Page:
I self-censored a work after the Salman Rushdie attack, says the Booker winner

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this year’s Booker Prize winner has admitted he “self-censored” his work after the knife attack on Sir Salman Rushdie left him fearing for his family’s safety.

Sri Lankan author Shehan Karunathilaka, who last night won the £50,000 fiction prize for his novel The Seven Moons of Maali Almeida, has spoken about his reaction to the stabbing of Sir Salman in August. Karunathilaka said he was in the process of publishing a collection of short stories when he heard about the attack in New York state.

He added: “I threw out a couple of short stories that I don’t think are offensive to any religion, but my wife said, ‘Yeah, can’t you do that?’ Do you have two small children? This story is not that good. Just leave it out’. I ended up thinking… long story short, I can easily pull it off.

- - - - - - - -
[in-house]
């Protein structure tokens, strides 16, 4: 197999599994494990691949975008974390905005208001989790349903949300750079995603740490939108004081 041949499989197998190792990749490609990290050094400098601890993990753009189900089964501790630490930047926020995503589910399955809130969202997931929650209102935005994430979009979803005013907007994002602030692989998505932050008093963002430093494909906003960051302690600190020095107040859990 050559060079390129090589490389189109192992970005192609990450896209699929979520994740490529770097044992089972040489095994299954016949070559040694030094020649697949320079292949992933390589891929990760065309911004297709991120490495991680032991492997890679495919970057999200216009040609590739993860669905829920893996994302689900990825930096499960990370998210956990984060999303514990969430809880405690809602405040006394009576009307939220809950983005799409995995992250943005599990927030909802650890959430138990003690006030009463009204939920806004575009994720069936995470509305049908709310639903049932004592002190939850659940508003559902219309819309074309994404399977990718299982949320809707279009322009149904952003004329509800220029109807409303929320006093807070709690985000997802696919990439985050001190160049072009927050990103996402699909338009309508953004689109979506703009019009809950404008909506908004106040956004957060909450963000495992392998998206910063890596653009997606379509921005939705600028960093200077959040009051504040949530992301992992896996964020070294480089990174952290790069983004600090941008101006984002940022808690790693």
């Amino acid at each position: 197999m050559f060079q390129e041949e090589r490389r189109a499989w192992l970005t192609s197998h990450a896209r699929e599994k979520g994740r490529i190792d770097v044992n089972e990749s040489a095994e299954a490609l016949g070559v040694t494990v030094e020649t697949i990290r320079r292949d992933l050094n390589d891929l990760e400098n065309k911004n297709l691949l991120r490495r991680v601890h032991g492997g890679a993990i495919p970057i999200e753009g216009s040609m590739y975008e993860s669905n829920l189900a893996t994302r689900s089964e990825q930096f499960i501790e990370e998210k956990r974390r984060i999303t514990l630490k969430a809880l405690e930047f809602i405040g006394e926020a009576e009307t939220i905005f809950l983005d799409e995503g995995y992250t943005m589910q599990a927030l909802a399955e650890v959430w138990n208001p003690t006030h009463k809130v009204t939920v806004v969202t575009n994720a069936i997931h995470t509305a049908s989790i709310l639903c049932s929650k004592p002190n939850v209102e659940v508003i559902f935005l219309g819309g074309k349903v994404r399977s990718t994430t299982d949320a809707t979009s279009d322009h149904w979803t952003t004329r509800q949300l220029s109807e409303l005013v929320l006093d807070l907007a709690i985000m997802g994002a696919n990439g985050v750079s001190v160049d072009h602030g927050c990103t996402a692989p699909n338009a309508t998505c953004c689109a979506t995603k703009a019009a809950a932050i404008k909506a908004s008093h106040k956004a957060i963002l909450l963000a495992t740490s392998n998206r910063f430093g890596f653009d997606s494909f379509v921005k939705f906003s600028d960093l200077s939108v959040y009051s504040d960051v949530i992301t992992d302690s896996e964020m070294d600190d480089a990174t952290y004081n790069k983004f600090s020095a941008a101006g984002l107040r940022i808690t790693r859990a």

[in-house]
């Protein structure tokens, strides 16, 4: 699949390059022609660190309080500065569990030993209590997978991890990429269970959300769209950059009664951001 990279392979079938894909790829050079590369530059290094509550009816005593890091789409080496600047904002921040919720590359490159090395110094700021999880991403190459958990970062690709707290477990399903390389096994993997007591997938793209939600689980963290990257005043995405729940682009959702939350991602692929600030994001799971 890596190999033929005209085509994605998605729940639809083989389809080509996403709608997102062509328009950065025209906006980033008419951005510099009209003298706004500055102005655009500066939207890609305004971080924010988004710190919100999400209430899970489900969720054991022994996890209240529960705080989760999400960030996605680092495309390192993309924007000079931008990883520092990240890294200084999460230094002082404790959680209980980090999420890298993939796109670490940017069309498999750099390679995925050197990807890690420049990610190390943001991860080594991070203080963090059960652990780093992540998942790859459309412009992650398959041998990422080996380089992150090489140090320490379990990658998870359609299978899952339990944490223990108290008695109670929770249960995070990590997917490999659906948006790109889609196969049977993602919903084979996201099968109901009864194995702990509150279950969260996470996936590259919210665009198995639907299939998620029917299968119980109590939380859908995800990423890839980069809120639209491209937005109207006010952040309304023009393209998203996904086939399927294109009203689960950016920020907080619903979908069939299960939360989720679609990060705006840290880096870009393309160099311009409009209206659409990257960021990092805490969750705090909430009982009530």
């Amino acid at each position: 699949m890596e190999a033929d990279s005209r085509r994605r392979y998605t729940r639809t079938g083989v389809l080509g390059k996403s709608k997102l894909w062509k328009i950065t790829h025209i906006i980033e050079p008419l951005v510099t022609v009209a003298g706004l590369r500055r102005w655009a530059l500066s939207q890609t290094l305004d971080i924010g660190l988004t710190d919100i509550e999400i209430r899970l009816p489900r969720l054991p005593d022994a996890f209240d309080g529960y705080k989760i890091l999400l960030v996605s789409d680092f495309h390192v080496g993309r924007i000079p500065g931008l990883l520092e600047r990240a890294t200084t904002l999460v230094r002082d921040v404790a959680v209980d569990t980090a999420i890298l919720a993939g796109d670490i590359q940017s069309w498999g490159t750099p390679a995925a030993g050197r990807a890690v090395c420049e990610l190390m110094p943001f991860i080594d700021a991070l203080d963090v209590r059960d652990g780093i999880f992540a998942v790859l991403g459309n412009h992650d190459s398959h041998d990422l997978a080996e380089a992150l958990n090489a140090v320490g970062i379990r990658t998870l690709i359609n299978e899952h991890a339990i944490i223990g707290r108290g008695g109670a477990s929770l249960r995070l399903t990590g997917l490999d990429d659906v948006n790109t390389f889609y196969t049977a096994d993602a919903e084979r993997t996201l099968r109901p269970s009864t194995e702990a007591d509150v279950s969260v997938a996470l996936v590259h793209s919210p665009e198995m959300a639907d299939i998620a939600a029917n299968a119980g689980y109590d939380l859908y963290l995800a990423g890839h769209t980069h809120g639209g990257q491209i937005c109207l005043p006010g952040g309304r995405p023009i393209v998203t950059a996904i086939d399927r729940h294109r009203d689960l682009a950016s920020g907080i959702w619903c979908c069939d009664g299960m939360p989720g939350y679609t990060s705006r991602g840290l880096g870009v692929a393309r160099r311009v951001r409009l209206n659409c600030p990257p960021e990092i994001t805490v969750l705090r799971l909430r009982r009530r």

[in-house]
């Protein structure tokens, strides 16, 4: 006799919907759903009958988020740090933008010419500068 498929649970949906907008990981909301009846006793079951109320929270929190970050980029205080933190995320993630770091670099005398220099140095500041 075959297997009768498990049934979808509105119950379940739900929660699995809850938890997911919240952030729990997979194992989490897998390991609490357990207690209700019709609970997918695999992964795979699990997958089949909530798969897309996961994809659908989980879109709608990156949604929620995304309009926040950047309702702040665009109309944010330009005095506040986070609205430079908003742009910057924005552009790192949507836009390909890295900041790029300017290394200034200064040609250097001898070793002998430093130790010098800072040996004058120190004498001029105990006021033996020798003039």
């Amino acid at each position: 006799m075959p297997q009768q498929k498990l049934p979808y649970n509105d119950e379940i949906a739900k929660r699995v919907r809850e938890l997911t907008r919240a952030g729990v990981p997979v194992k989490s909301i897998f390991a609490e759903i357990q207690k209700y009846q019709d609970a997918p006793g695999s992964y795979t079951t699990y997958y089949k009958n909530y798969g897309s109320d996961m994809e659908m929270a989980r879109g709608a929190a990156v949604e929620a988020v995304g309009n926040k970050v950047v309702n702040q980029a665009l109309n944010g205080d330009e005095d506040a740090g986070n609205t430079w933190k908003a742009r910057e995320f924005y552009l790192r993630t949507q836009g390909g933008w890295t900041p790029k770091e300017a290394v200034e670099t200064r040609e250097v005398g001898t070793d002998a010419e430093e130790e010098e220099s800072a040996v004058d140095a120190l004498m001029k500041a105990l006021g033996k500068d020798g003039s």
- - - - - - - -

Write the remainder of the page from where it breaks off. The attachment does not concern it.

“So I was self-censoring and things like that, and that’s a problem when you’re writing semi-political stuff in a place like Sri Lanka – who are you going to offend and is it really going to cost you more than you expected?”

Karunathilak’s award-winning novel tells the story of its title photographer, who in 1990 wakes up dead in what appears to be a heavenly visa office. With no idea who killed him, Maali has seven moons to contact the people she loves most and lead them to a hidden stash of photos of civil war atrocities.

She was rejected by major publishers before being picked up by a small independent press – Sort Of Books – based in North London and run by husband and wife team Mark Ellingham and Natania Jans.

Mr Ellingham said the win was a “life-changing event” for Karunathilaka and would also transform their business. He added: “It’s great for us, we can be offered the odd book by an agent that we wouldn’t have been offered otherwise.”

He said they took him on for the book only after a series of “wonderfully fortuitous” events missed the chance to publish Karunathilaka’s debut, adding: “He sent us this draft. My wife read it and said it needs some work, but we can do it together, so we went on a weird journey with Zoom during lockdown.”

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